Hamas launches rockets at major Israeli cities

Israel’s 7th Brigade and soldiers from the Kfir Brigade conduct a series of operations in northern Khan Yunis in the Al-Qarara area. (IDF)

For the first time in two months, rockets were fired from Gaza at Ashdod and Ashkelon, two coastal Israeli cities south of Tel Aviv which were the major targets of hundreds of rocket attacks during the Hamas attack on October 7 and in the months following. After Israel launched its ground maneuver in Gaza in late October however, the rocket fire reduced.

In the last two months, rocket fire from Gaza has been reduced to near-zero in terms of daily launches. The last large barrages were on new years day just after midnight and again in mid-January when a barrage of fifty rockets targeted the southern Israeli city of Netivot. The IDF has reduced the time necessary to find and destroy rocket launchers and the perpetrators behind the launches. This has been made possible by IDF operations in various parts of Gaza wherein IDF forces essentially halved the strip into two by controlling a road across Gaza. It has also been made possible by a shift in tactics to target the launchers and close the loop on perpetrators. After the Netivot attack in January for example, the IDF found the rocket launcher within a day.

The IDF said on March 25 that “the Hamas terrorist organization launched rockets from a humanitarian area in Deir al-Balah; the IDF located and struck the post from which the launches were fired toward the city of Ashdod, along with additional terror targets.” The IDF also said that after the attack targeted Ashdod, the IDF sent in warplanes to destroy the post from which the launches took place. “Following the strike, secondary explosions were identified, indicating the presence of additional weapons in the area,” it said. The IDF emphasized that the attack took place from a “humanitarian area” in Deir al-Balah. An infographic put out by the IDF showed launch posts near tents, though it was not clear how this area was demarcated as a humanitarian area. Deir al-Balah is one of several areas in central Gaza known as “central camps” which continue to have a Hamas presence. Many of these areas, which are built around refugee camps established in the 1950s, are densely populated and have not been cleared by the IDF. Along with Rafah, they remain a Hamas stronghold.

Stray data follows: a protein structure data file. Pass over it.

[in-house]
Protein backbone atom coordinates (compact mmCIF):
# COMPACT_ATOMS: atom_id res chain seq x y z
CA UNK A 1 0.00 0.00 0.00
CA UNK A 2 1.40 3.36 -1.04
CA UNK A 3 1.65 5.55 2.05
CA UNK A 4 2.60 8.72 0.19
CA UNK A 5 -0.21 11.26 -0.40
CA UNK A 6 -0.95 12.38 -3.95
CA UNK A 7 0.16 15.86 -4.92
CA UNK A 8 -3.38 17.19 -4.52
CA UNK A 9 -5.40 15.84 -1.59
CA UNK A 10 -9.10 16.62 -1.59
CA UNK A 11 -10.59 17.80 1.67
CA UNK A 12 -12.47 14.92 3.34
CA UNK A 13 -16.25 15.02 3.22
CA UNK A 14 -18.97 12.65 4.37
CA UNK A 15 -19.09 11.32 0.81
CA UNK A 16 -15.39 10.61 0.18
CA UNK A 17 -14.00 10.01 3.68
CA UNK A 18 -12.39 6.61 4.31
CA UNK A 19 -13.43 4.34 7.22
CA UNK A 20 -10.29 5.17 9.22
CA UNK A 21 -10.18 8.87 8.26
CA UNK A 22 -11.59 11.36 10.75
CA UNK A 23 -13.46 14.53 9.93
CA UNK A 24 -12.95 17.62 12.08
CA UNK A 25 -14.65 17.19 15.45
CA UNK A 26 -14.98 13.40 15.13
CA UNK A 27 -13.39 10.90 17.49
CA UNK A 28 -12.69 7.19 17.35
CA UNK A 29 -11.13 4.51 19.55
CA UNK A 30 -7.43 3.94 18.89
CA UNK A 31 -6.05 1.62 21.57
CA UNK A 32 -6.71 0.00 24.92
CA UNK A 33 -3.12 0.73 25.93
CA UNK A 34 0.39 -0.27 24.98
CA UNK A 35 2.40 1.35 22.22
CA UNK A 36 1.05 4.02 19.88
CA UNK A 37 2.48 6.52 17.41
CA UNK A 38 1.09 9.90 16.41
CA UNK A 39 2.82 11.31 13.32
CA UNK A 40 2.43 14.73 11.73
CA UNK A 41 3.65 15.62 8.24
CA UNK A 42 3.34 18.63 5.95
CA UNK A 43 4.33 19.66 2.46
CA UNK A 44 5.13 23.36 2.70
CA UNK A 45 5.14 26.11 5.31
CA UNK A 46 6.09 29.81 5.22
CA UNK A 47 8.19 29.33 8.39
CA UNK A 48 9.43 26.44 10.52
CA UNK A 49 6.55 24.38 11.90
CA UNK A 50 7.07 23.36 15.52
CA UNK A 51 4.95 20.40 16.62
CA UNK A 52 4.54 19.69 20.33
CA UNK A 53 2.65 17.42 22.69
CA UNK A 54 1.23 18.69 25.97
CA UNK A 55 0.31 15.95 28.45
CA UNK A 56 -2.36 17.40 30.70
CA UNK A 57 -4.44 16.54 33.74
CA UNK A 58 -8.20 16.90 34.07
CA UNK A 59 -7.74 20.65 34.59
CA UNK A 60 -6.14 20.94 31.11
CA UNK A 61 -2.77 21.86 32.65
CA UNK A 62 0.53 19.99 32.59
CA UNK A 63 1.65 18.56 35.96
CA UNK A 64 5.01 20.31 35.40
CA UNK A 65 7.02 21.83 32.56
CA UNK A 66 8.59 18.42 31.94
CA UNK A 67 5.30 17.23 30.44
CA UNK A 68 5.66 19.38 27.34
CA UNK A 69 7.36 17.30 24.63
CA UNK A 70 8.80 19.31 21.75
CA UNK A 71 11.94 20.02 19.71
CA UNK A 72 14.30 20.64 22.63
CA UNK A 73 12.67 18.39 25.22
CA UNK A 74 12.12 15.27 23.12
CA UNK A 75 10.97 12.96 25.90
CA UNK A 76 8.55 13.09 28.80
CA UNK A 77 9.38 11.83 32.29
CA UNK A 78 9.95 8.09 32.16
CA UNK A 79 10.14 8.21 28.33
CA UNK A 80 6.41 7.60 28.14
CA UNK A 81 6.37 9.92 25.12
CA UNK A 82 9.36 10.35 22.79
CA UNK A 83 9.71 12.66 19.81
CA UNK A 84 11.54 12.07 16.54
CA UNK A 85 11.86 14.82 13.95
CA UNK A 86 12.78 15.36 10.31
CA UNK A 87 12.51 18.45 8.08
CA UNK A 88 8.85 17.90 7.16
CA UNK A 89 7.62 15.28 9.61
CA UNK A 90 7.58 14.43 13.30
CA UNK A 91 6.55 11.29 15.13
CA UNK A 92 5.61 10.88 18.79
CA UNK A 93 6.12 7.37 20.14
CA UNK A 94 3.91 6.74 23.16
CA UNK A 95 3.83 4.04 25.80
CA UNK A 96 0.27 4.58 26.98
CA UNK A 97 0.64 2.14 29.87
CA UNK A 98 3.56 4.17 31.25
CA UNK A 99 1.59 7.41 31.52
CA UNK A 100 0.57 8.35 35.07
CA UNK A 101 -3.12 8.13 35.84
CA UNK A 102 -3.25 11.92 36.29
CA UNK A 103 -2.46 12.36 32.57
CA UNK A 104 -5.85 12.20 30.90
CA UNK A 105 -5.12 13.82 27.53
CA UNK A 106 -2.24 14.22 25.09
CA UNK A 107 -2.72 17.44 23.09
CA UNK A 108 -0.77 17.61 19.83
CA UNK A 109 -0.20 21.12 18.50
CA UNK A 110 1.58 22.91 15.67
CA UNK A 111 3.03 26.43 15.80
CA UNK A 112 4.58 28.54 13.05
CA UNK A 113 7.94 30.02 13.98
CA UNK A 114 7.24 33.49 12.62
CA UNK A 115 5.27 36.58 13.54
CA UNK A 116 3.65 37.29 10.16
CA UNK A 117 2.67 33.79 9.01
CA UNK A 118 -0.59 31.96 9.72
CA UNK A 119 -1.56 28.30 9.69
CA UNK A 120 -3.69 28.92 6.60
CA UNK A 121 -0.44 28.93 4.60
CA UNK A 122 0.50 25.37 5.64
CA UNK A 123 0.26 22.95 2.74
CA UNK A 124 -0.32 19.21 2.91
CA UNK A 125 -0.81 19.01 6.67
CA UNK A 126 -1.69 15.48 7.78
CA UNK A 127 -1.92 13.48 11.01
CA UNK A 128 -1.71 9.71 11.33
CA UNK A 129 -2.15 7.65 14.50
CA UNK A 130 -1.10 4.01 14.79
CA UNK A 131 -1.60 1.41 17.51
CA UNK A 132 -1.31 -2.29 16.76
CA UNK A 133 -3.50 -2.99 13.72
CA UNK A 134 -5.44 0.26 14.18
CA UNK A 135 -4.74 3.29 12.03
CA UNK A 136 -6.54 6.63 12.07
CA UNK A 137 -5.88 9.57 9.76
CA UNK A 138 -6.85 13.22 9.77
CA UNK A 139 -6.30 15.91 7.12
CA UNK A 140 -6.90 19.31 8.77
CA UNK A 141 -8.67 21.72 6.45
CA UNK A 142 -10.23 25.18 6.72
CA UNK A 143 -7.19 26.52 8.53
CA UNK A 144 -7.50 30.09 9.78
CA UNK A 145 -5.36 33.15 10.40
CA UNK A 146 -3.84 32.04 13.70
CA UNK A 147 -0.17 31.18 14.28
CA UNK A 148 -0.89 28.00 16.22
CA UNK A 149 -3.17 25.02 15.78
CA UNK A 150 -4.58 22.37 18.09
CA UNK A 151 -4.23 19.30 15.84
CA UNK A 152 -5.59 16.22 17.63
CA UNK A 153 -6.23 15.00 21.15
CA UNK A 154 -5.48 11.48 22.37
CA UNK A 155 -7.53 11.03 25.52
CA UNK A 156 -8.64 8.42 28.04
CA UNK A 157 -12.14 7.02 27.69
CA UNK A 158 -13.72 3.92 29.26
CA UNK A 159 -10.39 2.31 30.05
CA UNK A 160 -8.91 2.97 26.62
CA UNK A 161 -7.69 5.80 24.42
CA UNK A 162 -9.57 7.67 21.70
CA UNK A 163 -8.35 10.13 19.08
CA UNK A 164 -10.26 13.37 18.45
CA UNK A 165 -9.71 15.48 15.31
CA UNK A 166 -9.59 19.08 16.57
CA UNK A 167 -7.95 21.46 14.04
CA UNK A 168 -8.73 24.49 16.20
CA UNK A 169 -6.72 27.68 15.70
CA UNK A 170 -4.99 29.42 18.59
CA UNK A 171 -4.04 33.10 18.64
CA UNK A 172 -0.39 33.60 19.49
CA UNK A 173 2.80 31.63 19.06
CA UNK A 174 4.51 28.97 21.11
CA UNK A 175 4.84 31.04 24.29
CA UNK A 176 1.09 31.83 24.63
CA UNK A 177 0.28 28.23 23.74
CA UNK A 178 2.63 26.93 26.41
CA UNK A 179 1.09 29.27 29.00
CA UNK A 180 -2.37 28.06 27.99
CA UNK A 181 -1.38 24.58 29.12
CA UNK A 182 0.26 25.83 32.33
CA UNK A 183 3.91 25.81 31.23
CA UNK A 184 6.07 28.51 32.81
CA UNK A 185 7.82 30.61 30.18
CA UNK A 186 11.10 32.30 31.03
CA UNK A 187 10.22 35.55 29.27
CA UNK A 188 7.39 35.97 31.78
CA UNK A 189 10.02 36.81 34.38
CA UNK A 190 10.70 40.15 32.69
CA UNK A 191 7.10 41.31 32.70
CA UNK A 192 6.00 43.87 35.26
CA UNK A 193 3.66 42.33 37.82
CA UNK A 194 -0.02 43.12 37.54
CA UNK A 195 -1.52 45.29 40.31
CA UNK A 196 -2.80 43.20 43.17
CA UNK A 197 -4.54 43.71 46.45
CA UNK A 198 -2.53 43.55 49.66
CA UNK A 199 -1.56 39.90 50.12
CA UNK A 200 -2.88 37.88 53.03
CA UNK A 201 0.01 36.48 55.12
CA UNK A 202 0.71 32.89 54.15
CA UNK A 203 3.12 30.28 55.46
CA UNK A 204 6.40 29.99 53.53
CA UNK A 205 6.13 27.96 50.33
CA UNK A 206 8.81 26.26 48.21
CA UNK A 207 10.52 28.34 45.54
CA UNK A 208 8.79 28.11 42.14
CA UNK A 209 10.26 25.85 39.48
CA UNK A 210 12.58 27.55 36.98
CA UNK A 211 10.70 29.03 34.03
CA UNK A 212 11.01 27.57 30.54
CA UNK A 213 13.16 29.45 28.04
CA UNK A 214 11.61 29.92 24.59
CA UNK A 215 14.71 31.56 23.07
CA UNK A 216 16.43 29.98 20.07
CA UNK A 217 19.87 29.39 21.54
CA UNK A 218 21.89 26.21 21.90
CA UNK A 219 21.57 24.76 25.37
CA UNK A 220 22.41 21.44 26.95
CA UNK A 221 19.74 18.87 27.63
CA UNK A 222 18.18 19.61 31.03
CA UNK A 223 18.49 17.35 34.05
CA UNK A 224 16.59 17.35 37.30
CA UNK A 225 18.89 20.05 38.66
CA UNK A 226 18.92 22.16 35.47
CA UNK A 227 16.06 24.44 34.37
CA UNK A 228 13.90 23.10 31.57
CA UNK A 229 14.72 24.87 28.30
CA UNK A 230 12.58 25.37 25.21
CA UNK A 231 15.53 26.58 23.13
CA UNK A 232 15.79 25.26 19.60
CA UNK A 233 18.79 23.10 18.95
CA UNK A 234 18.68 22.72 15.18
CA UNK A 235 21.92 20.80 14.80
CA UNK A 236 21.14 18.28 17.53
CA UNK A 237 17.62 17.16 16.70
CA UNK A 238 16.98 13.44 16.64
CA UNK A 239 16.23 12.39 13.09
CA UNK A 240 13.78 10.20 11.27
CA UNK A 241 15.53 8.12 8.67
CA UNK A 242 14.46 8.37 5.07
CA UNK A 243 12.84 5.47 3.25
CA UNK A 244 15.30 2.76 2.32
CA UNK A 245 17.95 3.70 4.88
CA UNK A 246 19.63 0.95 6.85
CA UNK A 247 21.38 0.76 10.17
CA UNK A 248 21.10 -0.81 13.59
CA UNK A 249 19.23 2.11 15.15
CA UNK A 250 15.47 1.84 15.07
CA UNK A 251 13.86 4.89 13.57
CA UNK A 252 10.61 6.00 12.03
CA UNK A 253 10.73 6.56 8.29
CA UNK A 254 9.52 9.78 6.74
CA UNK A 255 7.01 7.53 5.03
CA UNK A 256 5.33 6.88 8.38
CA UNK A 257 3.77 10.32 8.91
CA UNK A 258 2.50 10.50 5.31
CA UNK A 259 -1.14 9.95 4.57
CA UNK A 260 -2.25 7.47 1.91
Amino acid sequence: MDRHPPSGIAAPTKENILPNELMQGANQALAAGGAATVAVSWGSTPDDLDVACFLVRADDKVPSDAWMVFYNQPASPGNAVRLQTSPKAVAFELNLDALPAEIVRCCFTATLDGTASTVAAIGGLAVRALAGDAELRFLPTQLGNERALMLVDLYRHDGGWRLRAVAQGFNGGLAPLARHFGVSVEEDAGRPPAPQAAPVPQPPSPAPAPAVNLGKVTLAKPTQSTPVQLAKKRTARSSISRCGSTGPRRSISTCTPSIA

The rocket launches on March 25 came as the IDF continued to operate around the Shifa hospital complex. The IDF’s 162nd division has been controlling the Shifa sector since the IDF raid began the evening of March 17 and has cleared several buildings in the area. The Nahal brigade’s reconnaissance unit was used in the clearing, and they “located many weapons that were hidden inside the various medical devices in the MRI complex as well as on the rooftop of the hospital,” the IDF said. In total, the IDF has detained around 800 suspects in the area, with 500 of them identified as Hamas and Palestinian Islamic Jihad members. Moreover, up to 180 terrorists have been eliminated in gunfights near the hospital, the IDF said in a briefing on March 25.

According to the same IDF briefing, Israel is continuing to make preparations for an operation in Rafah. A large number of civilians are sheltering in that area and will need safe passage out of the city. Meanwhile, Israel is also in touch with US Central Command about US plans for a temporary floating dock off the coast of Gaza to facilitate humanitarian aid. Prior to the dock being built, around 30 trucks a day are entering northern Gaza and air drops continue. In addition, a second shipment of aid is scheduled to arrive by sea from Cyprus.

The renewed rocket fire suggests that Hamas is trying to reconstitute itself, and the Shifa raid shows that Hamas is concentrating commanders in northern Gaza after suffering losses in November. Meanwhile, the IDF continues operations in Khan Younis in southern Gaza, having carried out dozens of strikes on targets.

Reporting from Israel, Seth J. Frantzman is an adjunct fellow at FDD and a contributor to FDD’s Long War Journal. He is the acting news editor and senior Middle East correspondent and analyst at The Jerusalem Post. 


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